Review: Final ‘Shrek’ grimmer than usual |

Review: Final ‘Shrek’ grimmer than usual

Amy Biancolli
Houston Chronicle
Aspen, CO Colorado
DreamWorks"Shrek Forever After" wanders far from the infectious and propulsive zing that audiences have come to expect over the past nine years.

Not so very long ago, in the land of milk and franchises, there lived a mighty ogre in a sour mood. He had every reason to be happy, having made a snug home for himself with his adoring ogress-wife and their three cooing ogrettes.

Yet he felt dissatisfied. He was sure he had lost his mojo. He longed for the olden days, “when villagers were afraid of me, and I could take a mud bath in peace back when the world made sense.” As sometimes happens with domesticated animated ogres, he suffered a midlife crisis and foolishly made a deal with a short, vindictive wizard known as Rumpelstiltskin, agreeing to swap one day from his infancy for one day of feeling like a monster again – shrieking, thudding around, watching the children scatter.

But in the land of milk and franchises, nothing ever goes according to plan. Especially not for Shrek (Mike Myers), he of the saftig build and Scottish accent, whose rumbling return in the fourth and final film to bear his name- and the first in 3D – takes him to much drearier places than he’d ever been before. “Shrek Forever After” wanders far, far away from the infectious and propulsive zing that we’ve come to expect over the past nine years.

Instead, it thrusts Our Hero into a gloomy-tunes alternate universe where Rumpelstiltskin is an ogre-oppressing despot and Fiona (Cameron Diaz) won’t give Shrek the time of day. There isn’t much sweetness and light in the resultant film, and not many belly laughs, either -although Shrek does meet up with alterna-versions of his old friends Puss (now bootless and fat, but voiced with the usual grandiloquence by Antonio Banderas) and Donkey (still Eddie Murphy, still belting out mediocre pop songs).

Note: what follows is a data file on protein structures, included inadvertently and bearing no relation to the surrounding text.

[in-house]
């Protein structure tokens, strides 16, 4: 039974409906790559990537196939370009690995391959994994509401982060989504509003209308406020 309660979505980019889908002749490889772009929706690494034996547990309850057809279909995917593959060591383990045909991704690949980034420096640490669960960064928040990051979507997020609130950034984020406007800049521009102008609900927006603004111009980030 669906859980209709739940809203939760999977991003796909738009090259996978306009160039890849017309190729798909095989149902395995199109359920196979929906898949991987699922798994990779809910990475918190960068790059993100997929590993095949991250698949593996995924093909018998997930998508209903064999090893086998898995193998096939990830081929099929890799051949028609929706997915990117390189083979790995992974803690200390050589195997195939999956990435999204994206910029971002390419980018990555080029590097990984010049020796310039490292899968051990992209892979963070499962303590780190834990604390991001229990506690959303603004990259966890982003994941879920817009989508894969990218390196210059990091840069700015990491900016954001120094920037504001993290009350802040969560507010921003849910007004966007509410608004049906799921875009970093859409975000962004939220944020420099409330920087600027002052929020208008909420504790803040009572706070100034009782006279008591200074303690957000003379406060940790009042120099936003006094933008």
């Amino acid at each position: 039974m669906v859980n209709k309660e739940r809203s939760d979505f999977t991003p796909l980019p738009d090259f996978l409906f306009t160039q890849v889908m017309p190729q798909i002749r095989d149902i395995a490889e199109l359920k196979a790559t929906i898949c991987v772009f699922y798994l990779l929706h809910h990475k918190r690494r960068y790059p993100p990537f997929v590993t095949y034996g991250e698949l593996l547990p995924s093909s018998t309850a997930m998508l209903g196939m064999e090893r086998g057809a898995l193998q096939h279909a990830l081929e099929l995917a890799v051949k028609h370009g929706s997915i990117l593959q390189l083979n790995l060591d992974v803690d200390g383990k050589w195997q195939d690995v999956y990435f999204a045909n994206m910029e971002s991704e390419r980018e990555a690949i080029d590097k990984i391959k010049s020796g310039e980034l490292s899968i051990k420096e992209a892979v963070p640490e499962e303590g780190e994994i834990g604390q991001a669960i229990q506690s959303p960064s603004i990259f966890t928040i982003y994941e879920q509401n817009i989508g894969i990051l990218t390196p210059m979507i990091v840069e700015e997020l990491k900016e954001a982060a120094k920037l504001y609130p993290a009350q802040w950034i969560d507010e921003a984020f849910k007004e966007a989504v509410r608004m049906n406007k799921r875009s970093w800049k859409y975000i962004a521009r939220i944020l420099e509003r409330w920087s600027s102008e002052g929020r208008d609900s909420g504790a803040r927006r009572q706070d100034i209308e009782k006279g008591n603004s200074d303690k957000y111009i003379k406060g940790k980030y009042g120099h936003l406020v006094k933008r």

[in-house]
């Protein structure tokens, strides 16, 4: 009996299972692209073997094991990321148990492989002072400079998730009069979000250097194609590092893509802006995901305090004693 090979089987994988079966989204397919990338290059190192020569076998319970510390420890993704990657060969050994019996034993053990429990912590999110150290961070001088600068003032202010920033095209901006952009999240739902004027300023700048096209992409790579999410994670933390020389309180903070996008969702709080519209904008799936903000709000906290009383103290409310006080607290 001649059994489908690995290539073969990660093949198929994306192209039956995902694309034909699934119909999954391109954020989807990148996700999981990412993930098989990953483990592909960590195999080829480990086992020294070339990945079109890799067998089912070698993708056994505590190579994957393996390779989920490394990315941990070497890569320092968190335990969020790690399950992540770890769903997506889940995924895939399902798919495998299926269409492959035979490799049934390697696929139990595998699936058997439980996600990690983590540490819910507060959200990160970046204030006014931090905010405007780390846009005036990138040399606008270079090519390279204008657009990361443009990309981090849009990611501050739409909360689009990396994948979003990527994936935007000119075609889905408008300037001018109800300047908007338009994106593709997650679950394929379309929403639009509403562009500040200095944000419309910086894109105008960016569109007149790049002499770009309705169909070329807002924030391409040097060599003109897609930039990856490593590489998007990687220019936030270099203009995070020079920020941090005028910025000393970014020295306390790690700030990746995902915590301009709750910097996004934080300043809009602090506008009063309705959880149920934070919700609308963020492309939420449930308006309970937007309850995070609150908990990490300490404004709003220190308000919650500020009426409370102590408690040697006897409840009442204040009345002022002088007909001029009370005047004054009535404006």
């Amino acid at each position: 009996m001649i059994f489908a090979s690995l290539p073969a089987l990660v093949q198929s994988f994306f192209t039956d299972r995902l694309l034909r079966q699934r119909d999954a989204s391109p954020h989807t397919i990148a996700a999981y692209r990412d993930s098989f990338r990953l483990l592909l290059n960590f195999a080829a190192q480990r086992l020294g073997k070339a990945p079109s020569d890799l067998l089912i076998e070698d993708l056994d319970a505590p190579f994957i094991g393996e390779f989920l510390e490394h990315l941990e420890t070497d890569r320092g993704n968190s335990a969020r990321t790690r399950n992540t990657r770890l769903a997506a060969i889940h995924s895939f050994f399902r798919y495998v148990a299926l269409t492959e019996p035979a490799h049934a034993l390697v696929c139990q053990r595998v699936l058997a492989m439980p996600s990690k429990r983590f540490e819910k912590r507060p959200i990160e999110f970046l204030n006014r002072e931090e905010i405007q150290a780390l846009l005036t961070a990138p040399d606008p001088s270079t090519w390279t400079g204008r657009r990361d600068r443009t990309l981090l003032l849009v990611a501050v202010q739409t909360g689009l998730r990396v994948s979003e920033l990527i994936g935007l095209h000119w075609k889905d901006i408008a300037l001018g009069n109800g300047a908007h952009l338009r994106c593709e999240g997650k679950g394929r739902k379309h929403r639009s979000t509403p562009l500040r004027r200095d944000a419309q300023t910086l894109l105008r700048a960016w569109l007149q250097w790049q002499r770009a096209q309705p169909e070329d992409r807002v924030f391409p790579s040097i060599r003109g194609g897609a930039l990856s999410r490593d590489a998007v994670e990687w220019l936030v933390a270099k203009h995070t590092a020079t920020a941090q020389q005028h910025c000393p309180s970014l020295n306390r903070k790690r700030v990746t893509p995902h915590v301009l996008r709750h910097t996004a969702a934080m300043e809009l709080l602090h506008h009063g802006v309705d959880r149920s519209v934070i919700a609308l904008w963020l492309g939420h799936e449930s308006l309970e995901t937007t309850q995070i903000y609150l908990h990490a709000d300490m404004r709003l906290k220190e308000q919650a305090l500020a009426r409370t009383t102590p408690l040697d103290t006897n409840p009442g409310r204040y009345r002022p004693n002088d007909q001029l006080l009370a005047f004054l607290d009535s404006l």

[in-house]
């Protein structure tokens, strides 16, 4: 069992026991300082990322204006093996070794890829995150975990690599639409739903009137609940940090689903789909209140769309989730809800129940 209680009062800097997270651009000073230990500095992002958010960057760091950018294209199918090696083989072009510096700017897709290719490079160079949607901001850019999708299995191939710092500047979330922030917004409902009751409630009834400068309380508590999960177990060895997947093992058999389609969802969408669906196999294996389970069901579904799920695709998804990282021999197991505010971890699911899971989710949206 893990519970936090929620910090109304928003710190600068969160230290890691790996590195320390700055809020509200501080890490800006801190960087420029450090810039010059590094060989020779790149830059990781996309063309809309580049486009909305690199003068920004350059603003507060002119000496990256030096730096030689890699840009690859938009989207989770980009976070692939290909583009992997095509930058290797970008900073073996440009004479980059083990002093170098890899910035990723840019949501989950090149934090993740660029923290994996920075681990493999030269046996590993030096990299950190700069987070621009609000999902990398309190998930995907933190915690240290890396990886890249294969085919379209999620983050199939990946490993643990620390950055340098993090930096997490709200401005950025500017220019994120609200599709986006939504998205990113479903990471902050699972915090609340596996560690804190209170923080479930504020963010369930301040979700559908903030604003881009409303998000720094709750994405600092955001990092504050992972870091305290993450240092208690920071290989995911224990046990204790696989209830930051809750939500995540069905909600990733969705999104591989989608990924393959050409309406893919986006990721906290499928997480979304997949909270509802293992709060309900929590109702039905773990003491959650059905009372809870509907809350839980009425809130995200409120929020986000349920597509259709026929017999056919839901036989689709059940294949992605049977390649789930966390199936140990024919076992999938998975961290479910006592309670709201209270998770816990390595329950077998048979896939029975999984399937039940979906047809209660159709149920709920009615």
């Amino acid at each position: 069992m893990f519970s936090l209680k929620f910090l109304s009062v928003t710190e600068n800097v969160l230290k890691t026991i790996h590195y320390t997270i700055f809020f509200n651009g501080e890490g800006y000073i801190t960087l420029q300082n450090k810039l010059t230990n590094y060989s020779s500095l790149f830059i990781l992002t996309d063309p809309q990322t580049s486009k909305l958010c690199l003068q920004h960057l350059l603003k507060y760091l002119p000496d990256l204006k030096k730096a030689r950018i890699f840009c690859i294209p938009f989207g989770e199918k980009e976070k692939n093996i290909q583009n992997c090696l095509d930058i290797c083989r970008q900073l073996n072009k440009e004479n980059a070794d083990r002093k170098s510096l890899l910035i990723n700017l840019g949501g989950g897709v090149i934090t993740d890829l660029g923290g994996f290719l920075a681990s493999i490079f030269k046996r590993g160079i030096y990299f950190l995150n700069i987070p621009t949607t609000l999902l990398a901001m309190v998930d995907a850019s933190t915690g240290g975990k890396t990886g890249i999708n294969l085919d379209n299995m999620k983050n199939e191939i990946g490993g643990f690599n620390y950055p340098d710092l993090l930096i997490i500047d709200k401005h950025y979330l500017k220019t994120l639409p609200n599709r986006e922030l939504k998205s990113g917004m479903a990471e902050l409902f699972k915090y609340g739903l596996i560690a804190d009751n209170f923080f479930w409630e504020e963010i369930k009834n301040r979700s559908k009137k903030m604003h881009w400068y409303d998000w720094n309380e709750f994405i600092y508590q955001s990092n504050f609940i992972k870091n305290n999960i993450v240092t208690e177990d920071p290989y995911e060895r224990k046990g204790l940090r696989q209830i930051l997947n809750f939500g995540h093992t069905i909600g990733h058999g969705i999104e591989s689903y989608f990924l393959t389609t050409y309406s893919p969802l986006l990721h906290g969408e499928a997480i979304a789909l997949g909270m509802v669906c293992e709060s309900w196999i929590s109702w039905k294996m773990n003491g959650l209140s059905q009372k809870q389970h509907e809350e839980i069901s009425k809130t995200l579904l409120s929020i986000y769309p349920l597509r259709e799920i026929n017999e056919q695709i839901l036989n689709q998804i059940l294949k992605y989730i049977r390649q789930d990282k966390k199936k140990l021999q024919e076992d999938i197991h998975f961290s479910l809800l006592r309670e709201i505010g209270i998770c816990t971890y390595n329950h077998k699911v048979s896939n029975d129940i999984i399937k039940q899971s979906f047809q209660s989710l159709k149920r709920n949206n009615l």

This being DreamWorks, the computer animation is dynamic and imaginative, no less so for being cast in duskier hues. But the plot cuts closer to dystopian sci-fi than buoyant family cartoon, and Shrek is dragging around some awfully heavy psychological baggage for an ogre. “I didn’t know what I had until it was gone,” he mewls to Donkey, his existential crisis nicked whole from “It’s a Wonderful Life.”

Rumpelstiltskin, on the other hand, is a joy to behold, a totalitarian psychoneurotic gnome for the ages. Voiced by Walt Dohrn like Jason Lee on helium, he sports the shoes of Aladdin and the head of an ignited road flare. Watching anyone on a quest for world domination is always a swell time at the multiplex, and this guy’s no exception; unfortunately for Shrek, he eats the movie. I’m sorry, but the ogre uprising just can’t compete.

From the start, the “Shreks” have had a deconstructive agenda: In mashing together bits of fables and spitting them out as humor, they’ve applied a self-aware and thoroughly modern irony to age-old folktales that plumb the human psyche’s darkest urges. They’re Grimm by definition. But this one is grimmer than usual.